The Malta Independent 25 February 2020, Tuesday


Alfred Sant MEP Thursday, 16 January 2020, 08:20 Last update: about 2 months ago

In everything that relates to economic and social management, some balance needs to be maintained – between the new and the traditional; between the young and the old; between openness towards people and ideas that formerly used to be kept “outside”, and reliance on people and ideas that were always “insiders”.

No society can remain stable and in good shape if all its initiatives are conducted in a spirit of adventure. However a society can begin to crumble and corrode if it just keeps reiterating the same formulae and litanies.

What distinguishes one leader from another is how and where they establish the required balance – whether they tilt towards the young or the old, or whether they seek a complete balance... exactly in the “middle”... between the two options.



In striving towards equality between the sexes, the major challenge is not in the reform of legislation but in how practically, equality is truly being carried out. In the field of employment for instance, it is clear that generally, women are still receiving less pay than men for the same work.

What material and social mechanisms account for this outcome? How can they be changed and reversed?

No clear, effective responses exist as yet to such questions. Which is why everything must be done to combat these differences as concretely as possible. For every condition of inequality that still prevails, the specific reason which gives rise to it must be addressed in a specific way.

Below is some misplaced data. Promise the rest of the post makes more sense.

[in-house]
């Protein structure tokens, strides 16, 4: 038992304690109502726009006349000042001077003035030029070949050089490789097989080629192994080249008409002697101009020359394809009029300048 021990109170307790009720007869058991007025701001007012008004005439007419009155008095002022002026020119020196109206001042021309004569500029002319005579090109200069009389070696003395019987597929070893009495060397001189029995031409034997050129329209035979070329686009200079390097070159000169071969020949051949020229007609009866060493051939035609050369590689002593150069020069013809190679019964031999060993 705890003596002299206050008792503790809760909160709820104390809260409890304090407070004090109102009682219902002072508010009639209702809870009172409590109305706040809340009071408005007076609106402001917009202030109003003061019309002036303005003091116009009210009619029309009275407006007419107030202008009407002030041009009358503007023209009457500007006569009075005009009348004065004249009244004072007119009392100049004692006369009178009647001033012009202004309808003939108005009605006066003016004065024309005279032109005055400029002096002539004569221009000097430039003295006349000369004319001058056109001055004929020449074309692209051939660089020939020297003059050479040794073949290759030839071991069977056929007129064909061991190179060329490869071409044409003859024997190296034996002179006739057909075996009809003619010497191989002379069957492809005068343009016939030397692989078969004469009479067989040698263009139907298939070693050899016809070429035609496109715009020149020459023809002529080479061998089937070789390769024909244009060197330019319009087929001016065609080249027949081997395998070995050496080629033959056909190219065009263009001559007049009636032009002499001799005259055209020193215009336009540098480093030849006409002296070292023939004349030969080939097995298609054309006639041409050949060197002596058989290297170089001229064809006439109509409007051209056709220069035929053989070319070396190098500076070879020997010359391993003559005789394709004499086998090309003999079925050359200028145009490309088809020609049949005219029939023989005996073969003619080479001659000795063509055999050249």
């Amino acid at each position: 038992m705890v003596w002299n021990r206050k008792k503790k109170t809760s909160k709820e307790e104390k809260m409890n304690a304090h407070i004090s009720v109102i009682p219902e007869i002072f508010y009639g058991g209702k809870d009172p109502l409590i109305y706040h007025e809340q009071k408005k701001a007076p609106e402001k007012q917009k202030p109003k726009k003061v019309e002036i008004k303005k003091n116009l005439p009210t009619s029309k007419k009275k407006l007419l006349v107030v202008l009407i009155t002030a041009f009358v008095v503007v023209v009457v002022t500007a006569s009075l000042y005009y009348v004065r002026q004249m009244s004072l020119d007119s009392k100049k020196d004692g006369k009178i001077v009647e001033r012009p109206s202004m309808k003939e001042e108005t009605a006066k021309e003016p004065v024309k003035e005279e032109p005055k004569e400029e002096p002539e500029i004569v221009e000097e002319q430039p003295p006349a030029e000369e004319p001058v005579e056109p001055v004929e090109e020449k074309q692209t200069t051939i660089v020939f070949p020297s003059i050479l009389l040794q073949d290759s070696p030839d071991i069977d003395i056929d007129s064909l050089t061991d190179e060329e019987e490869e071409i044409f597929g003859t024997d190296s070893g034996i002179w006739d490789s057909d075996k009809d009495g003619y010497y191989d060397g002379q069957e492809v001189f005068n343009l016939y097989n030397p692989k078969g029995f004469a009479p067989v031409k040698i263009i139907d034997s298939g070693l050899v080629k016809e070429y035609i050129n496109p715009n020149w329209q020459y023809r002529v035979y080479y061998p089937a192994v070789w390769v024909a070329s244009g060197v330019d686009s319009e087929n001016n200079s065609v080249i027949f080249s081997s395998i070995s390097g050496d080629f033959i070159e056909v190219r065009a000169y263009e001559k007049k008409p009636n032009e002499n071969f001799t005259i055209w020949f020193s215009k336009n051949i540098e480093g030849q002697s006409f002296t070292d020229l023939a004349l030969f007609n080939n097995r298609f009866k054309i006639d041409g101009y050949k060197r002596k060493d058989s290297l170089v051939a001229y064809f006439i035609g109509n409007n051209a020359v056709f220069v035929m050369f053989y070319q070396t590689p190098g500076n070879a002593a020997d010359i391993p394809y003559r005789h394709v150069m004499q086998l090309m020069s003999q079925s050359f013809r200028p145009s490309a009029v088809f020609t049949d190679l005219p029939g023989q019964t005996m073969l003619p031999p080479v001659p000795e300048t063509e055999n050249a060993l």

It is also probable that one will discover how in a substantial number of cases, similar reasons explain what is going on. The point remains: solutions must be arrived at not simply with reference to laws and regulations, but through concrete measures that are applied according to the circumstances that arise in a given workplace. 



It took me a while to reach the end of Yuval Noah Harari’s “Homo Sapiens”, as I kept reading it only during the second half of flights back to Malta. The book deserves the praise it got when first published. Through a reflective history of how the life of human beings developed and changed during the centuries and the millenia, Harari arrives at conclusions which place in a relatively new perspective the process by which we have become what we are.

The conclusion that I found most telling highlights how destructive as an animal man can be: no matter where he got to, his arrival coincided with the elimination of complete species of other beasts. I used to think that such a phenomenon happened only rarely, like for instance in North America, when the “palefaces” killed, or rather exterminated, the millions of buffalo that roamed the Western plains.

Indeed no, Harare demonstrates how the same thing happened wherever man was present... and is still happening today.

He also has much to say about humankind and technology.Towards the end of his book, he discusses how man experiences happiness, which is supposedly considered as the most important goal of existence. It’s an interesting discussion.


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